Call the photography police!
Whenever I hear some old big-camera fogey complaining that mobile photography is just 1) too easy; 2) just a load of filters; or 3) rubbish, my standard smarty-arse retort is: “Well, call the photography police”. I’m being ironic of course, because, as we know, there is no photography police. But my serious point is: mind your own business, we’ll do what the hell we want and we’re actually doing it quite well and there are a lot of us and we don’t need the approval of people who are incapable of seeing what brilliant and exciting new work is being done by people with smart phone cameras.
This week’s announcement of the winners of the Mobile Photo Awards (MPA) reminded me of this again. Because there was certainly a lot of brilliant and exciting new work amongst both winners and honourable mentions. Indeed, this year’s work showed a growing maturity and real sophistication amongst the mobile artist community.
But I was intrigued to hear that one of the runners-up had been disqualified because it transpired they had used a big camera. So as it turns out, in this case, the photography police were actually called in to investigate. And quite right too. And it recalled another recent case where a big camera photographer was stripped of his title because it transpired - no, not that he’d used an iphone - that he had digitally “enhanced” his image too much.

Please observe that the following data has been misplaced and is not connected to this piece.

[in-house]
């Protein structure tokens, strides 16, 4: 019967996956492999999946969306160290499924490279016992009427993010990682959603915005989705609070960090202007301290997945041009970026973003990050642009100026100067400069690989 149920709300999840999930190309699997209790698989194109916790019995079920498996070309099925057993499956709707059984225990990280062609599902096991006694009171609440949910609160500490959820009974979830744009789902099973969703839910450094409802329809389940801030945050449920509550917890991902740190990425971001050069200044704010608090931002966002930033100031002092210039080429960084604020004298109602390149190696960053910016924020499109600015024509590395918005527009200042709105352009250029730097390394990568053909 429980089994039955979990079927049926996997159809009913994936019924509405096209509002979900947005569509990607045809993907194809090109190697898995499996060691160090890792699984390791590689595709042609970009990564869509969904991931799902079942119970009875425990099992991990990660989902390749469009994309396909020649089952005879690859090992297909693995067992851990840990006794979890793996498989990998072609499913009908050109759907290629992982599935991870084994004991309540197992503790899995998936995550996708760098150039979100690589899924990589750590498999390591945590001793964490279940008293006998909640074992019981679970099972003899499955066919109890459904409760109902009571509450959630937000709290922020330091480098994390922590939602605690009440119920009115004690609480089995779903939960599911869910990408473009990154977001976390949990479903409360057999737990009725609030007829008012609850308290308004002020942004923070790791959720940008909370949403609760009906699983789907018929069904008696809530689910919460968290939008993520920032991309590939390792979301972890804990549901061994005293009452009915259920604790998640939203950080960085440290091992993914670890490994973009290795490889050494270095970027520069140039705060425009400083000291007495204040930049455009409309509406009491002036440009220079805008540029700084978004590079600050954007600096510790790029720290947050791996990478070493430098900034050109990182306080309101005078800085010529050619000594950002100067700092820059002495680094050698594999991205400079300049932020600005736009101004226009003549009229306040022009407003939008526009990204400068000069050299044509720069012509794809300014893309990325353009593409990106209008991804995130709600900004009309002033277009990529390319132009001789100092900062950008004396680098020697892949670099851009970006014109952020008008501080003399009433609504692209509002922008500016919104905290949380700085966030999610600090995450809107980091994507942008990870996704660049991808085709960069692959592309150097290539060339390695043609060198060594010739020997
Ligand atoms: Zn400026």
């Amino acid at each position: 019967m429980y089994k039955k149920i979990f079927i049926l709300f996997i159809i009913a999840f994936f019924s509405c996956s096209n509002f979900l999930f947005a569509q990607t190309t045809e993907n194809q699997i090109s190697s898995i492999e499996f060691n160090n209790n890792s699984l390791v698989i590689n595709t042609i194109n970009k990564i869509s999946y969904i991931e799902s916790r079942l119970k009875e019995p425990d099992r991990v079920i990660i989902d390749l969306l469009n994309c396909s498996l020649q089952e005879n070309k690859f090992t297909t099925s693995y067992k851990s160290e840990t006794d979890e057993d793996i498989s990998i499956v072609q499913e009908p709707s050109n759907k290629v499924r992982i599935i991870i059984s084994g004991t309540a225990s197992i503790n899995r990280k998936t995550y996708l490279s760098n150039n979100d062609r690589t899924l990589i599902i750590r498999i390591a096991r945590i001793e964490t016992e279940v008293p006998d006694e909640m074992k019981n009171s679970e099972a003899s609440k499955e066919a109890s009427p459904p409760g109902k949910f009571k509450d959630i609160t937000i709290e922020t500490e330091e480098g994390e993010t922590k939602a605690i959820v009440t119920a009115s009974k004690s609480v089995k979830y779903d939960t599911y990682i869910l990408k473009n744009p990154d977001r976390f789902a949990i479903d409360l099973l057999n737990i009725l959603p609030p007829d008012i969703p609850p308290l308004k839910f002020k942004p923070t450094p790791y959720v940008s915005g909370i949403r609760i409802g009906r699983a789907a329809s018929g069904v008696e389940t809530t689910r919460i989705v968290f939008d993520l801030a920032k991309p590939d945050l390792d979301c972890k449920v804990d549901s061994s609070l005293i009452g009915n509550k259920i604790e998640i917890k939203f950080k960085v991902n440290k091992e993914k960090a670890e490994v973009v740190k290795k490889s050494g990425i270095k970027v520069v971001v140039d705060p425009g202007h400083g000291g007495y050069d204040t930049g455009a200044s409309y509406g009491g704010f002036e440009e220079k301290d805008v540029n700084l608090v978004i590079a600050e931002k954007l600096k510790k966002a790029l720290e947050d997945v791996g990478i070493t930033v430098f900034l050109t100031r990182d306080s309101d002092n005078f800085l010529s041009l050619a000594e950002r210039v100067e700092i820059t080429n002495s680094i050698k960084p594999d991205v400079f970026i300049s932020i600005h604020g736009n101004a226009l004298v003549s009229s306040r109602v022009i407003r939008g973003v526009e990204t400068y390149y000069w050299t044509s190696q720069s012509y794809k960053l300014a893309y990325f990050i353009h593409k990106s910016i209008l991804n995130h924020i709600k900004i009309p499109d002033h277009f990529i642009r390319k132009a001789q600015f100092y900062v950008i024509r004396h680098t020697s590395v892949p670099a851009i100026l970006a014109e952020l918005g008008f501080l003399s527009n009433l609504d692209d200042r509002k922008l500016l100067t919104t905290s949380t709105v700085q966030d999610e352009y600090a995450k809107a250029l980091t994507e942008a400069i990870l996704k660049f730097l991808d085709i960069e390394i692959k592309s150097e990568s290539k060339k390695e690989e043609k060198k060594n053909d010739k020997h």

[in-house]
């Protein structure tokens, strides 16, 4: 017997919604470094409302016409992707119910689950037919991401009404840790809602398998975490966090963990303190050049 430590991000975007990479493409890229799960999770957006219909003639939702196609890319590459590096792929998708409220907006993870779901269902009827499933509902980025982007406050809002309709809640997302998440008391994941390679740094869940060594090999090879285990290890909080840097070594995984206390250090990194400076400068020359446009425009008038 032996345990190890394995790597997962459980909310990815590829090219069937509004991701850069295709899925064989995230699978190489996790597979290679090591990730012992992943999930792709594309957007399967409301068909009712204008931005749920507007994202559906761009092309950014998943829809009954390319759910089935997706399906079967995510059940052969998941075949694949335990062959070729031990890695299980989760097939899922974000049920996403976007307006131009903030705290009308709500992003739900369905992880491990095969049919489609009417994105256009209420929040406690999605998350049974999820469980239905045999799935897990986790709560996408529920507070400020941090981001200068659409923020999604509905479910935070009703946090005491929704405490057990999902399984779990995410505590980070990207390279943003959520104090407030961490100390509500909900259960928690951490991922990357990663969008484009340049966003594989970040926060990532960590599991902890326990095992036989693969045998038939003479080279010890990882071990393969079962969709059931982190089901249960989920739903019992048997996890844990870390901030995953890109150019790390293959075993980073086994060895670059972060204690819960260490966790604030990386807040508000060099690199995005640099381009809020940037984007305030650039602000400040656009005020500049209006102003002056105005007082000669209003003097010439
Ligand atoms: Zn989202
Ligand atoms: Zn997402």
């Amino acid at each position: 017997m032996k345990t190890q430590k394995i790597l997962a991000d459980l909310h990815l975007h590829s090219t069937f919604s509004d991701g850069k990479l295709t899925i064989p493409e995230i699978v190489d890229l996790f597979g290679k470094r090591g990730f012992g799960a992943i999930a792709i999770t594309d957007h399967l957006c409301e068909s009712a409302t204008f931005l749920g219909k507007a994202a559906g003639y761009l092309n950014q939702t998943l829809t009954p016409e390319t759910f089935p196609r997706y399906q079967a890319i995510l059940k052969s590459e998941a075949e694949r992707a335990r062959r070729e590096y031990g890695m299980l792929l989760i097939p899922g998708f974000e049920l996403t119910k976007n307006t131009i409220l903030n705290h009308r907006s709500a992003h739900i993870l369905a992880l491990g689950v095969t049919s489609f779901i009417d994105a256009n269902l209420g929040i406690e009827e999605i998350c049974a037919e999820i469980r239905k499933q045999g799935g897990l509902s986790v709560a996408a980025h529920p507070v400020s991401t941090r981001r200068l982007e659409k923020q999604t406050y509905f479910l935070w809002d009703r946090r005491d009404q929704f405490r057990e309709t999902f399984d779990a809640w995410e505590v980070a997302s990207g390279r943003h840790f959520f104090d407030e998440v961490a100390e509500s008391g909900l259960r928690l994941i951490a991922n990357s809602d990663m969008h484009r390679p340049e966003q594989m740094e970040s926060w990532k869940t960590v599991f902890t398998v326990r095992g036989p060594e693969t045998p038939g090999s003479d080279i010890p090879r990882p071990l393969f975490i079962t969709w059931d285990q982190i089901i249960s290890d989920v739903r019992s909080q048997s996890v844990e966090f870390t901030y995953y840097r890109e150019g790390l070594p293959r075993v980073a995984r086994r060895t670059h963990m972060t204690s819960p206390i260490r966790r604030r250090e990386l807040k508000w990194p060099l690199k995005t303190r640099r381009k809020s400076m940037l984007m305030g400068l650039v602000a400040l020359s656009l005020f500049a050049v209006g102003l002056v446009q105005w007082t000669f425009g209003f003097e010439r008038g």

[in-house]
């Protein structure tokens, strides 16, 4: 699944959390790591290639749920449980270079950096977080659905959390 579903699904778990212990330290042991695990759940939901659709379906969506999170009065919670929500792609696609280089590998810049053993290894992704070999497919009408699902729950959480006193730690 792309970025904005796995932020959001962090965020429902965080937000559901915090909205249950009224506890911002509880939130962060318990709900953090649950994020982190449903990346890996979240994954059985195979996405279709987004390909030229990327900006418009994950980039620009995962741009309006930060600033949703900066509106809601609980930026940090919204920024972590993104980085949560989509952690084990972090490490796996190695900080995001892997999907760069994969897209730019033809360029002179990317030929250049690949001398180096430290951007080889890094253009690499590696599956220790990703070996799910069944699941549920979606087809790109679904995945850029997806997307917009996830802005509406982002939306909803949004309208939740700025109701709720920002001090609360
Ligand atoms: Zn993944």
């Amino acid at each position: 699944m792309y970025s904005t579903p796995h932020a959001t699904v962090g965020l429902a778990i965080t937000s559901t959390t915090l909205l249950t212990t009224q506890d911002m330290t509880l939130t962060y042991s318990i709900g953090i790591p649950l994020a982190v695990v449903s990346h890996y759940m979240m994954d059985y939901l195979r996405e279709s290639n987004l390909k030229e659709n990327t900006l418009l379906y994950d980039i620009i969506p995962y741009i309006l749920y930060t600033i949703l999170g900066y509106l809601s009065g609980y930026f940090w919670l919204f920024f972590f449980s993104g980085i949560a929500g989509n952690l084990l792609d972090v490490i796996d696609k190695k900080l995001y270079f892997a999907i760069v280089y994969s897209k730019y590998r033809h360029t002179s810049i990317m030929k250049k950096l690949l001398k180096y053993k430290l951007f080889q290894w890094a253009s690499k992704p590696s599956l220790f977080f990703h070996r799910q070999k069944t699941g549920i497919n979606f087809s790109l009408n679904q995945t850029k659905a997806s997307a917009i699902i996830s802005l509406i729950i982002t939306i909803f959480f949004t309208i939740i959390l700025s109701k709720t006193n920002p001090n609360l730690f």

I’ve been reading the rules in photo competitions a little more closely recently and there’s quite a variety. Here’s one from the Smithsonian Magazine competition: “We do not accept digitally or otherwise enhanced or altered photos… Minor adjustments, including spotting, dodging and burning, sharpening, contrast and slight color adjustment or the digital equivalents, are acceptable… If the judges determine that a photographer has altered his or her photo, they reserve the right to disqualify it.” Recalling a certain King Canute, the idea here seems to be that the organisers have heard about digital enhancement of images but they only allow people to use it as if they were all still developing their images in rooms that are dark (literally and metaphorically). But here’s another from a competition organised by The Center for Fine Art Photography in Fort Collins: “The exhibition is open to all photographers world wide, both amateur and professional. The Center invites photographers working in all mediums, styles and schools of thought to participate in its exhibitions.” Good for you!
So, my point is that if you enter a competition, of course, there will be rules and there will be policemen. But that if you’re not entering a competition, you can do whatever the hell you like. And don’t let any big-camera old fogey tell you otherwise.
The photography police are watching you